There are at least two reasons people overestimate the effect of election outcomes and other life events on their enduring well-being. The first is the tendency to forget that life goes on even after traumatic events. Most of our lives consist of a series of mundane events: rising in the morning to eat breakfast, going to work, commuting home, etc. These prosaic events have a greater effect on our daily well-being than, say, election results do, and they tend to be similar for winners and losers, or accident victims and lottery winners. If Trump wins the presidency, the pain of his victory will eventually subside for Democrats, and their lives will be dominated by the same pedestrian events that dominated them before the election.

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The second reason that defeat stings less than we fear before our candidate loses is that humans have a tendency to overestimate how long severe psychological pain will last. Just as we might treat a deep gash with antibiotic ointment and bandages, we’re equipped with a sophisticated psychological immune system that targets serious emotional injuries. Self-soothing is distracting and mentally exhausting, so we tend to employ it only for major injuries. As Gilbert and his colleagues explained, “A wife may do the costly cognitive work necessary to rationalize her husband’s infidelity (‘I guess men need to try this sort of thing once to get it out of their systems’), but not his annoying habits (‘I guess men need to experiment with leaving their dirty dishes in the sink’), and thus the wife’s anger about her husband’s disorderliness may outlive her anger about his philandering.” Ardent Democrats may find a Trump presidency more painful at first, but their psychological immune systems should therefore kick in more keenly.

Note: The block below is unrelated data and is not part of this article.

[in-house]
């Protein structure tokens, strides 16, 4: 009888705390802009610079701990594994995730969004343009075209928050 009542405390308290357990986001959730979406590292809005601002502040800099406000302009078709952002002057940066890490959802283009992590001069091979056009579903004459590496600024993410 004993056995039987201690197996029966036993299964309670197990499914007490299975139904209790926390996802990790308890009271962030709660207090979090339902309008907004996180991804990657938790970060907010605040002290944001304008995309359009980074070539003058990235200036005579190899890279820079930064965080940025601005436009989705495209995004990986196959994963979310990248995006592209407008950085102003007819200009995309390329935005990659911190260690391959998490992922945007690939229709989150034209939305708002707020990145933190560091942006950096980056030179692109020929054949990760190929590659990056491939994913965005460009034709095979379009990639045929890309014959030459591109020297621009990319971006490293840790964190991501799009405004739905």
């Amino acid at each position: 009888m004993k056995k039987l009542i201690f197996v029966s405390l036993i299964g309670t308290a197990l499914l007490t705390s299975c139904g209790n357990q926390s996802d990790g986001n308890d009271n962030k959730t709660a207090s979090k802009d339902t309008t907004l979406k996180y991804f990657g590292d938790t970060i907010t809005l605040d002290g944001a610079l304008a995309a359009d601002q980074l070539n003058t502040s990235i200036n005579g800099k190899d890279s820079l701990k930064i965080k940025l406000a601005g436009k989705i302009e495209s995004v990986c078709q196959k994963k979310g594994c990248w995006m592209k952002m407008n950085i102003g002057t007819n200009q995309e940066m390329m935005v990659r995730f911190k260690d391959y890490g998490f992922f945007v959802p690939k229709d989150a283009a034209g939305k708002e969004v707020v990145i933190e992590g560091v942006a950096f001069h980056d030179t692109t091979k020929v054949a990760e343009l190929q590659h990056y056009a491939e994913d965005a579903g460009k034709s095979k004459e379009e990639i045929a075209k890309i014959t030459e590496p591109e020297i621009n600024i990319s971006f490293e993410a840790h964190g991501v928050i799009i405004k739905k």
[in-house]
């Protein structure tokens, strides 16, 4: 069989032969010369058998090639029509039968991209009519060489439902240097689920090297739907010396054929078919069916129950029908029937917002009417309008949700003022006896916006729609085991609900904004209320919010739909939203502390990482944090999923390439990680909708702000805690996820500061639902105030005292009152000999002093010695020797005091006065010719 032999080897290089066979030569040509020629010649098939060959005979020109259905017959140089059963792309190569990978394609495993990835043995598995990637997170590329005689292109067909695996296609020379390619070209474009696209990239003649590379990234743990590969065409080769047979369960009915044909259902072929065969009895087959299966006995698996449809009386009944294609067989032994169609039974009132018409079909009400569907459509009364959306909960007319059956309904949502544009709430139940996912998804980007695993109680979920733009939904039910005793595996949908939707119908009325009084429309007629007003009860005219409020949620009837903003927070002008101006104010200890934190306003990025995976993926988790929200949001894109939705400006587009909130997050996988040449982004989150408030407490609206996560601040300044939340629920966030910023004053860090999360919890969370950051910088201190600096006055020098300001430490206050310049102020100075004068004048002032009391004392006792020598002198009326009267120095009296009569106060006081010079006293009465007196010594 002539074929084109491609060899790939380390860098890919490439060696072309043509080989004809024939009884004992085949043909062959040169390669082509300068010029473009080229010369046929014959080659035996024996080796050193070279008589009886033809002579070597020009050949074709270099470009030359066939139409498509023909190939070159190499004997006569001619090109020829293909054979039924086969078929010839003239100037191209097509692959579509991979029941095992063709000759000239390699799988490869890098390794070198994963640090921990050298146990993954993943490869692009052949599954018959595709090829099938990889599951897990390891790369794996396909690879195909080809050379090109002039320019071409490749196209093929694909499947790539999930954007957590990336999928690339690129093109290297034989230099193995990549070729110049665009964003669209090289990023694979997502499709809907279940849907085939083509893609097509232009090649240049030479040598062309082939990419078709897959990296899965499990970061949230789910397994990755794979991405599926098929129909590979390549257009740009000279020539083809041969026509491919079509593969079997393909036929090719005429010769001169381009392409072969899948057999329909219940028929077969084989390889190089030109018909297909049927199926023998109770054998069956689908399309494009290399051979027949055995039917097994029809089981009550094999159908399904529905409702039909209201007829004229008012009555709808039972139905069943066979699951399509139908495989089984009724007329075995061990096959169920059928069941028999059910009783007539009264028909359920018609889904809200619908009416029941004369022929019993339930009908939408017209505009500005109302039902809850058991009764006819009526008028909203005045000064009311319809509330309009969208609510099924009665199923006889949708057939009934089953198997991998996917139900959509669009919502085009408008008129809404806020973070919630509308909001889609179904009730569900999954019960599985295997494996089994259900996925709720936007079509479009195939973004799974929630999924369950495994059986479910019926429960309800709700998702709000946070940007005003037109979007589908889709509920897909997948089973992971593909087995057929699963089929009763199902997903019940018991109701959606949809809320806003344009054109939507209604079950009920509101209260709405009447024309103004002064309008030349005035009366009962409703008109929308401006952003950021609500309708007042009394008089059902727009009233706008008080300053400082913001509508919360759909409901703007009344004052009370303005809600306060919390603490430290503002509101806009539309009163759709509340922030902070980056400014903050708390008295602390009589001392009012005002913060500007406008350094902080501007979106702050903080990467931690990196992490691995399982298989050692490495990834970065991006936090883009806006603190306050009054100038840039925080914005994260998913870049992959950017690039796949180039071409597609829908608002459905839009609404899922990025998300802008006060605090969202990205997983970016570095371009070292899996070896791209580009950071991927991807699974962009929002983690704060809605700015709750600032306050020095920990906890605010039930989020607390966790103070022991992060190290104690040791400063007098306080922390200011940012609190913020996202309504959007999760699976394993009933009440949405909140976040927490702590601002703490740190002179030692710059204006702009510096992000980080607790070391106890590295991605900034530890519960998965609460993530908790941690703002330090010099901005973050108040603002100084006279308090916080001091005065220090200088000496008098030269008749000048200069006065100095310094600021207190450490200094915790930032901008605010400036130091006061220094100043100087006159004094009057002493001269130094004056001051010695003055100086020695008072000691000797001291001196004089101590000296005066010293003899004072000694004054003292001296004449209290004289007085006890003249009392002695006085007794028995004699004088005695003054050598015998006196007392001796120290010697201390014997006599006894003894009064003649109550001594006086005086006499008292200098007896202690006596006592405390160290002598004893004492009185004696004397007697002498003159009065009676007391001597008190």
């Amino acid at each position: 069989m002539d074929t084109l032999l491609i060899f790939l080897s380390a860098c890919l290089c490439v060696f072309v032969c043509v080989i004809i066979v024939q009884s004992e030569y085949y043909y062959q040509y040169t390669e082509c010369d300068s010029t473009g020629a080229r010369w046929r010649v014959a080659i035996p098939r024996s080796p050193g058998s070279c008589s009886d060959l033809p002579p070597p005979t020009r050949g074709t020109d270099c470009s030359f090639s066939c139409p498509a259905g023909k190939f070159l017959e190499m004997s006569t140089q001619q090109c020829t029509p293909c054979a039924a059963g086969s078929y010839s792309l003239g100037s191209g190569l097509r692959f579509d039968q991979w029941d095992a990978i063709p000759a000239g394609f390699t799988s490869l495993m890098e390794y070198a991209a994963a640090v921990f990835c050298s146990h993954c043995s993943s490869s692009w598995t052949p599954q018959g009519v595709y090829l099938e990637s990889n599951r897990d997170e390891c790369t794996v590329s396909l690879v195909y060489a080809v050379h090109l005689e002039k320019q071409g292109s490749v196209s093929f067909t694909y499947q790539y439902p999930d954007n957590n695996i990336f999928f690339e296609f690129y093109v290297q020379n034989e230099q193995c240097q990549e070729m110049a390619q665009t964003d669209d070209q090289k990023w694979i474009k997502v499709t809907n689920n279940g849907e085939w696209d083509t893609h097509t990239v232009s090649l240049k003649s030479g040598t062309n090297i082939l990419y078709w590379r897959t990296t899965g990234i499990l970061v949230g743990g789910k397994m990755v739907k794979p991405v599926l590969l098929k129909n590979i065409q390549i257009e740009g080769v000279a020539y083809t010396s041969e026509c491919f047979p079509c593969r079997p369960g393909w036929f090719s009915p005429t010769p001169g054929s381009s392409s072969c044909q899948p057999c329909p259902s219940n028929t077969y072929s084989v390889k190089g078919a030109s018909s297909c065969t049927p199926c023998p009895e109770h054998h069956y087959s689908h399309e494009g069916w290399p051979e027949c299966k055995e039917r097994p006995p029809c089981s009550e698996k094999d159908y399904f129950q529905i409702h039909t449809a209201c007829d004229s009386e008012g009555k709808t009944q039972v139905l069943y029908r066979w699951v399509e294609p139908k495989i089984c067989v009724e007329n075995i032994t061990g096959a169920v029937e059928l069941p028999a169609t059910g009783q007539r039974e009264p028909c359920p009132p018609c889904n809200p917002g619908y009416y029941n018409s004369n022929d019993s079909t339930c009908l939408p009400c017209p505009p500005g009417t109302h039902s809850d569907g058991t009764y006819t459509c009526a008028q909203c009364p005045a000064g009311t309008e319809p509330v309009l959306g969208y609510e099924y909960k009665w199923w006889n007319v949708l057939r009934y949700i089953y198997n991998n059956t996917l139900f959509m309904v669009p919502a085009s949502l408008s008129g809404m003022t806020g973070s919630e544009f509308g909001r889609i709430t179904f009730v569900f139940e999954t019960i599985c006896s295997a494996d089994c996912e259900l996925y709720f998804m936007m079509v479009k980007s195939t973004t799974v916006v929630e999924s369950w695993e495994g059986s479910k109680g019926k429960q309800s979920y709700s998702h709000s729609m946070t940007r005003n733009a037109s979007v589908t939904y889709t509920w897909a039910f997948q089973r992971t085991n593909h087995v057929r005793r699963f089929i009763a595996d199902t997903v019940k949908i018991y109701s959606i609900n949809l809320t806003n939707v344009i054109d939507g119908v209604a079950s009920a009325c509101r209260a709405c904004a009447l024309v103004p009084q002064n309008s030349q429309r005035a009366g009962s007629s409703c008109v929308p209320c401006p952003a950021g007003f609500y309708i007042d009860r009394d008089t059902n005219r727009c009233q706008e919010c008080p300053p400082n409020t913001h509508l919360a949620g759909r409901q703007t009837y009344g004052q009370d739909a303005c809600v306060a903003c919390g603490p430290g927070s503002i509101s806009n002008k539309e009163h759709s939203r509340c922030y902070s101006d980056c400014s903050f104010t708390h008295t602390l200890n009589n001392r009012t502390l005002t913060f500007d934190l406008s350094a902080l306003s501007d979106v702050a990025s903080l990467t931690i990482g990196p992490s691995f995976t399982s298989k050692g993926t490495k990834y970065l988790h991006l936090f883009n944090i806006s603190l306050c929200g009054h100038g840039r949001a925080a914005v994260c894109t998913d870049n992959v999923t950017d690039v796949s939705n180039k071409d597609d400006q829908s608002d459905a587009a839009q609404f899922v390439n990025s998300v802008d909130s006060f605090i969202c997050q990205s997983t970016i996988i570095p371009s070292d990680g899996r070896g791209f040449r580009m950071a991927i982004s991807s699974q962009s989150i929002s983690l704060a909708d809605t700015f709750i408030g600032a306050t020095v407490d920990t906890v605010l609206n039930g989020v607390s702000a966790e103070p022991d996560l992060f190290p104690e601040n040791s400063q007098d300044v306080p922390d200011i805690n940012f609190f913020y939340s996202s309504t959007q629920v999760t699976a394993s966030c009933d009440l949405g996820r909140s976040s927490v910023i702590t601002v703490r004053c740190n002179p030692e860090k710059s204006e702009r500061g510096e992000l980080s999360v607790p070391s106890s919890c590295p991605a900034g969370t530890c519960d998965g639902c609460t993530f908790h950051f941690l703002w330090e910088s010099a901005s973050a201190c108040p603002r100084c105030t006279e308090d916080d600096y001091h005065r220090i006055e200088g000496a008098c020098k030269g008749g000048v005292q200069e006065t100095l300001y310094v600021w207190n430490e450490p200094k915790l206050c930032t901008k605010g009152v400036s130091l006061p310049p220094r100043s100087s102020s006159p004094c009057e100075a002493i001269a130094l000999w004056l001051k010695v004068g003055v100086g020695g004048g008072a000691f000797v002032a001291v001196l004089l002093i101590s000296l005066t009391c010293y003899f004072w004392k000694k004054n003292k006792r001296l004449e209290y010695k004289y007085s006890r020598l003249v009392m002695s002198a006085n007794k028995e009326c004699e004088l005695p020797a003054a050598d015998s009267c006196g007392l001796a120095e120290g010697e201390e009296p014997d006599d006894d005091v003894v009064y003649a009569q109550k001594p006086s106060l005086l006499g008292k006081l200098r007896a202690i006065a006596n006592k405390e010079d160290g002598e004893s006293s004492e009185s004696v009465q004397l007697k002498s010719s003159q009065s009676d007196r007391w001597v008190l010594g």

The good news, then, is that a Trump victory in November will distress his critics less severely and more briefly than they imagine. And most of them will go on, like thousands of disappointed voters do every four years, living the same lives in the same country they inhabited before Nov. 8, 2016.

Adam Alter is associate professor of psychology and marketing at New York University’s Stern School of Business. He wrote this column for The Washington Post.